I was in New York City today, trying to help raise foundation money for a campaign to implement the recommendations of the Civic Mission of Schools report. (The last sentence contains far too many prepositions, but I’m too tired to fix it.) We are proposing that coalitions in several states would advocate policies to promote civic education. A multi-state advocacy campaign will cost a lot of money, but after today, I’m cautiously optimistic that we will be able to raise the necessary funds.
En route from Colorado to DC: I frequently talk to progressives who claim that Republicans and conservatives play the political game more skillfully (and roughly) than Democrats and liberals, which explains the success of the Right. Democrats would win if they could come up with simpler and more effective messages; choose issues that embarrass Republicans or split their constituencies; and tie individual conservative leaders to scandals.
Colorado Springs, CO: I’m at a conference of developmental psychologists, talking about service-learning. To repeat a definition used below, “service-learning” is some combination of community service with academic work on the same subject. Almost half of American high schools claim to use this approach. Most of the important debates about service-learning are really about values: Do we want to produce caring citizens who are likely to volunteer and provide face-to-face services? Do we want to produce citizens who are aware of social problems such as homelessness and hunger and may later act politically? What kinds of social and political knowledge do we want to foster? And so on.
I’m in the air, en route to Colorado Springs for a conference on service-learning and cognitive science. I’ll explain what that means once I’ve participating in some sessions and understand the topic better.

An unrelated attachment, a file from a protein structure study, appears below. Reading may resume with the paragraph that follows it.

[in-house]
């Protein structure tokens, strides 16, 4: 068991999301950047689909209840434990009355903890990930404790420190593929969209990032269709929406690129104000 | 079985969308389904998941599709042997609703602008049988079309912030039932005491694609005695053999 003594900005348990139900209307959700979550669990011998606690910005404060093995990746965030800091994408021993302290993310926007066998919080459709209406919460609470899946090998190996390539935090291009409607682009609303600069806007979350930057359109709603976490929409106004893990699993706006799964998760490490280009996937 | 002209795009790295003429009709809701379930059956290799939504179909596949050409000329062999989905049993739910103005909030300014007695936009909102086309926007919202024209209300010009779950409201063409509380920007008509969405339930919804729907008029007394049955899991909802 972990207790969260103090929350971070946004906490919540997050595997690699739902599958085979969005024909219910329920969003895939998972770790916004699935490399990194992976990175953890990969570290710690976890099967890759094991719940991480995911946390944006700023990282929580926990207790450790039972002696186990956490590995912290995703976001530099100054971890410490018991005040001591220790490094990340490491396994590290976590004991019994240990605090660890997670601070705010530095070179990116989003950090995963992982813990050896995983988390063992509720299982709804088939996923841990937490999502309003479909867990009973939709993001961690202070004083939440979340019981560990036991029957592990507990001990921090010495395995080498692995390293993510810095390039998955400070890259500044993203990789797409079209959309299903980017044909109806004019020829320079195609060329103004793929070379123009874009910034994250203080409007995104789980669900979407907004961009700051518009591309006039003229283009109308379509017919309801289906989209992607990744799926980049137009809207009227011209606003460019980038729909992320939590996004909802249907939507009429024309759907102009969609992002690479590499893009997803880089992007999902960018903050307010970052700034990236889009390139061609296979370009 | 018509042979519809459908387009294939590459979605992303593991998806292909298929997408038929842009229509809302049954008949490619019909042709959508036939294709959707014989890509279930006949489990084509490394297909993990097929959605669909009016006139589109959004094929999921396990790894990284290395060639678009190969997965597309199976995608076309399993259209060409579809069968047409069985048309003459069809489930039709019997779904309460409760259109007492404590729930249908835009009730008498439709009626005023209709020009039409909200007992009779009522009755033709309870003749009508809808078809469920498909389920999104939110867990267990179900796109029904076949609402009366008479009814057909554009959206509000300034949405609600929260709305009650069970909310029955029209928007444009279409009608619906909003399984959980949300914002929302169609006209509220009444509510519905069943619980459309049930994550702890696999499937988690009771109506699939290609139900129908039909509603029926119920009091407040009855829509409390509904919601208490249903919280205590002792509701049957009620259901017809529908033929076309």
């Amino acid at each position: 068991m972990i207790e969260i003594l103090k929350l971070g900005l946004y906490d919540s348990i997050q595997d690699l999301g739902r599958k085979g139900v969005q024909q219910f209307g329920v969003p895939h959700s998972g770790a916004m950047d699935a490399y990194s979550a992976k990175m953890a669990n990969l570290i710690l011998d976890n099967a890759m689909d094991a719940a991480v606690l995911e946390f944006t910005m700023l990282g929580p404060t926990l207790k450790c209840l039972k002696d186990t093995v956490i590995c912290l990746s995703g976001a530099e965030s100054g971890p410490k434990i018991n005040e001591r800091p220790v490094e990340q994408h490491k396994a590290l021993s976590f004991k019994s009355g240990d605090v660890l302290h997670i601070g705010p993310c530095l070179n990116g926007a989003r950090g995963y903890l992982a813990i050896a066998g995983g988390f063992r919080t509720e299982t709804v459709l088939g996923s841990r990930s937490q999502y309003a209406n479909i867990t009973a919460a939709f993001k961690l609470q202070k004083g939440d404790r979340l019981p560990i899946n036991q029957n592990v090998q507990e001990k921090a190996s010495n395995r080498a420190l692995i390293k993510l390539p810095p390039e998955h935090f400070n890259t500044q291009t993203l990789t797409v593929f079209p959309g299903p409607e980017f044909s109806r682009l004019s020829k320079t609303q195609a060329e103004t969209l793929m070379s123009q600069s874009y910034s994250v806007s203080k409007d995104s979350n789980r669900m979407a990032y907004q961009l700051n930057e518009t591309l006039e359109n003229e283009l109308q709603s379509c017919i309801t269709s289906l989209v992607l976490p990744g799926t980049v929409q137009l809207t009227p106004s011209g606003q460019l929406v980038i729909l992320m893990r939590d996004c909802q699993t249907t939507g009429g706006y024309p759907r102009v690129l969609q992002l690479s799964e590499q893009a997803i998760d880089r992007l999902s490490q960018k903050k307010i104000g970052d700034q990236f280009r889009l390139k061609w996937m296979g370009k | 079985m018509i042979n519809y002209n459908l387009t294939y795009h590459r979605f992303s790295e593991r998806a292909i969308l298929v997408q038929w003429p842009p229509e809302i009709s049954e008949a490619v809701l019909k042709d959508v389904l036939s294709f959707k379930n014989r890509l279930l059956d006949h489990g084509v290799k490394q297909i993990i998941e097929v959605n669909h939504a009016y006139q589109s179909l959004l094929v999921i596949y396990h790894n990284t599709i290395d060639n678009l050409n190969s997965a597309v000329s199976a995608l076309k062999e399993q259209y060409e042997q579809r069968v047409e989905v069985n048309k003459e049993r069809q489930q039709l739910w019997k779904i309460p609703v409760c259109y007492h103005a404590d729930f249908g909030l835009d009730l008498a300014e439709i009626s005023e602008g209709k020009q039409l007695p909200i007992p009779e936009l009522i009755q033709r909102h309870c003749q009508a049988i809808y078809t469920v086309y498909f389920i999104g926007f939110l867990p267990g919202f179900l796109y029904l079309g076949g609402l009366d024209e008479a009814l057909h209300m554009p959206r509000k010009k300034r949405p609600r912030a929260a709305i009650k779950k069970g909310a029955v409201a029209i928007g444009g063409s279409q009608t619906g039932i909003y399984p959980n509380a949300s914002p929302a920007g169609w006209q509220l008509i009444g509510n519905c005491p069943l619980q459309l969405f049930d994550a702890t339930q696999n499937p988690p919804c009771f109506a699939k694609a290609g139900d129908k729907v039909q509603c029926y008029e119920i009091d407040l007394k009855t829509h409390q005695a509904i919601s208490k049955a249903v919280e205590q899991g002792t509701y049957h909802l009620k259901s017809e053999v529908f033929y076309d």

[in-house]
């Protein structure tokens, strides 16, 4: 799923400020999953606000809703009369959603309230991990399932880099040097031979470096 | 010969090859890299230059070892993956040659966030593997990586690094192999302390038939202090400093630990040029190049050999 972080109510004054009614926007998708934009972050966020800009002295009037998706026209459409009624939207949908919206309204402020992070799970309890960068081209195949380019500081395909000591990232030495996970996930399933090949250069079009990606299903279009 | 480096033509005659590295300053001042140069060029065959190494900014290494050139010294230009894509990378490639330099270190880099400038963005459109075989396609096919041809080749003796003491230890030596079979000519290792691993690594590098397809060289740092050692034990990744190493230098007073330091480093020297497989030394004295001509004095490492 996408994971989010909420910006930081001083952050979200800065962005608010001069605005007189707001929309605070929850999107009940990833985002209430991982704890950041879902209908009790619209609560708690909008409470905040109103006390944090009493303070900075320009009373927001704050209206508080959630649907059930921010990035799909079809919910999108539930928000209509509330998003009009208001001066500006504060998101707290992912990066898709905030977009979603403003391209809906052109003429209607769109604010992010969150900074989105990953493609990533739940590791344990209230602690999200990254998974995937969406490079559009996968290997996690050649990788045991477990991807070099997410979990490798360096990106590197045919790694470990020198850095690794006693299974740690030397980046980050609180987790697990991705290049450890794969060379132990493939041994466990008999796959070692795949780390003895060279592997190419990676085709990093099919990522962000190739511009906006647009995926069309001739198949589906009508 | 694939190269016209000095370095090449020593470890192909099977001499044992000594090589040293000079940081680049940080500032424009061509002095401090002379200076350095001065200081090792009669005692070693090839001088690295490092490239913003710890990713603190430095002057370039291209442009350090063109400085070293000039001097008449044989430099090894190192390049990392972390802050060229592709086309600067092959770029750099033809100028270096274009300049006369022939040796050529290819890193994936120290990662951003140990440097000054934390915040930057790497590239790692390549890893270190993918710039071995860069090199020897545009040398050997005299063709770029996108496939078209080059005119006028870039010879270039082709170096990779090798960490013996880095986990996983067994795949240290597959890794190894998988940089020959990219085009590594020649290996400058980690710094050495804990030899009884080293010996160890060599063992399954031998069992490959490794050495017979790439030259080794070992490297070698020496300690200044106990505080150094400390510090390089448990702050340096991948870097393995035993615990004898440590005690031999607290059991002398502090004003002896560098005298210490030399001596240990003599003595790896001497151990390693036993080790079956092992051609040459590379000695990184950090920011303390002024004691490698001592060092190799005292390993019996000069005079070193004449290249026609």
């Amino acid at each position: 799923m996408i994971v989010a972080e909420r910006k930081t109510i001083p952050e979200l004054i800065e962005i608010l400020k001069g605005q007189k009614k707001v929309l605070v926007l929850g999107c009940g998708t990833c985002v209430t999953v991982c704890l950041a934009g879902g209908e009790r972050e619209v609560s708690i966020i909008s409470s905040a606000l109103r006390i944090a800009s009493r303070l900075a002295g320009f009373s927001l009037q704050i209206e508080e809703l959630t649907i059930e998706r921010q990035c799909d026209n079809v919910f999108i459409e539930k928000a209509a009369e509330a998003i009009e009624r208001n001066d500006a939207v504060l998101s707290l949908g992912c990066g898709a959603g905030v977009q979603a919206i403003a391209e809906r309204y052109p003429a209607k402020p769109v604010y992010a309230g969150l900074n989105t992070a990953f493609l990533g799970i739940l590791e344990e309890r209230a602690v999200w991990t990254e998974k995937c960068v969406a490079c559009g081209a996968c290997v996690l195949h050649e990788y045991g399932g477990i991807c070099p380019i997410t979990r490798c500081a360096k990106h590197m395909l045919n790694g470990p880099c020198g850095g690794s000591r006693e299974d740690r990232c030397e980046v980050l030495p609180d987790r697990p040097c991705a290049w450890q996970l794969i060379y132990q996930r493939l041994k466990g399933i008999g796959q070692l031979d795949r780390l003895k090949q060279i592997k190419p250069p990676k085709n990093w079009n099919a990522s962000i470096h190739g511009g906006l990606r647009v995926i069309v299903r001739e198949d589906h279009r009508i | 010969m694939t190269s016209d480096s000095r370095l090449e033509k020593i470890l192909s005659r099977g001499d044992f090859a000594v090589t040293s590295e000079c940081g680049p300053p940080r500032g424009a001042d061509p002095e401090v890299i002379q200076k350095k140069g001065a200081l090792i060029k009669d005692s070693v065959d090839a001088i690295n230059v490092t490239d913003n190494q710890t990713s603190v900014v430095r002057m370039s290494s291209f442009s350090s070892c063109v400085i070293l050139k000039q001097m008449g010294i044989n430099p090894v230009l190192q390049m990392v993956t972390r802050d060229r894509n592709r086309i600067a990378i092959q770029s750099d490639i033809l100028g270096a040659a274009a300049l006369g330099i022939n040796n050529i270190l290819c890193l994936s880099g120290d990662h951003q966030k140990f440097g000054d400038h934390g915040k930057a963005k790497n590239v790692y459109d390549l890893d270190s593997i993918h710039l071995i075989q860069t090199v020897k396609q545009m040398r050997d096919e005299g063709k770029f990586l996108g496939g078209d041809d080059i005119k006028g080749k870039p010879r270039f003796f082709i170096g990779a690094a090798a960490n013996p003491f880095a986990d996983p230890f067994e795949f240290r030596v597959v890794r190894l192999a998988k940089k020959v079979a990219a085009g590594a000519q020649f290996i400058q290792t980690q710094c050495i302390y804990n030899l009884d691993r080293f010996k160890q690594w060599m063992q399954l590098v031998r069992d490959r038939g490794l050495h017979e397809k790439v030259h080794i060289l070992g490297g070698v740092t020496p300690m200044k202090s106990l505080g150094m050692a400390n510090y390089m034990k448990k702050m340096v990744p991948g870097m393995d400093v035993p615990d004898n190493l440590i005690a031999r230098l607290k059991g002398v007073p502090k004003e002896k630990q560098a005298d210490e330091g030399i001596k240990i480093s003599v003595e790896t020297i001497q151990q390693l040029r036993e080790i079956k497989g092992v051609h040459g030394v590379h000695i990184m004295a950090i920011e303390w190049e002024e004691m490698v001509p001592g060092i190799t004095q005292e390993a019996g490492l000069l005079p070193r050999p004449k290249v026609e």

Yesterday, I spoke at a conference sponsored by the Office of Safe and Drug-Free Schools within the US Department of Education. This is the office that has responsibility for civic education, and the assignment may be a bureaucratic accident. But it does raise the question: Is there a form of civic education that can help makes schools safer? Perhaps a standard view is that “good citizens” are those who don’t abuse drugs or act violently; thus “civic education” means reducing such antisocial personal behavior. I would like to endorse an alternative position advanced by Dr. Joel Westheimer at yesterday’s conference. Joel argues that we’ll only make schools safer by helping to create active, critical, participatory democratic citizens who strive for justice. “Justice-oriented” civic education will reduce crime because (a) teaching kids to be civic activists may steer some away from negative roles; and (b) if there is a critical mass of active citizens in a school, they may be able to address immediate causes of crime, such as a lack of after-school activities.
Clearly, creating “justice-oriented citizens” would be good even if it didn’t make schools safer. Whether there is a link between the best forms of civic education and safe schools is an empirical question. I don’t know whether it has been answered. But it is plausible to imagine that youth civic engagement would reduce crime.
We’re just back from a family weekend in Lancaster, PA–Amish country. It’s dispiriting to watch real Amish people walk or trot in waggons past huge Amish-themed tourist attractions. (One store is actually called “Amish Stuff Inc.”) Extreme simplicity seems to attract the worst form of consumerism.
The Amish raise a philosophical dilemma that has often been written about. If you believe in freedom, this must include freedom of religion, which means the ability to raise your own children within your faith. Central to most religions are detailed rules or traditions concerning the rearing of children. However, if you believe in freedom, then you must believe in the right of individuals to choose their own values and commitments. Parents can interfere profoundly with such freedom. Indeed, all parents necessarily do. Anyone who grows up in a family is constrained by the legacy of family beliefs and values. (Even those who rebel have been influenced.) However, the tension between parental freedom and children’s liberty is especially sharp and clear in cases like the Amish, who prefer to be as isolated as possible from the rest of the world. In particular, they prefer their children to “drop out” of school in late childhood.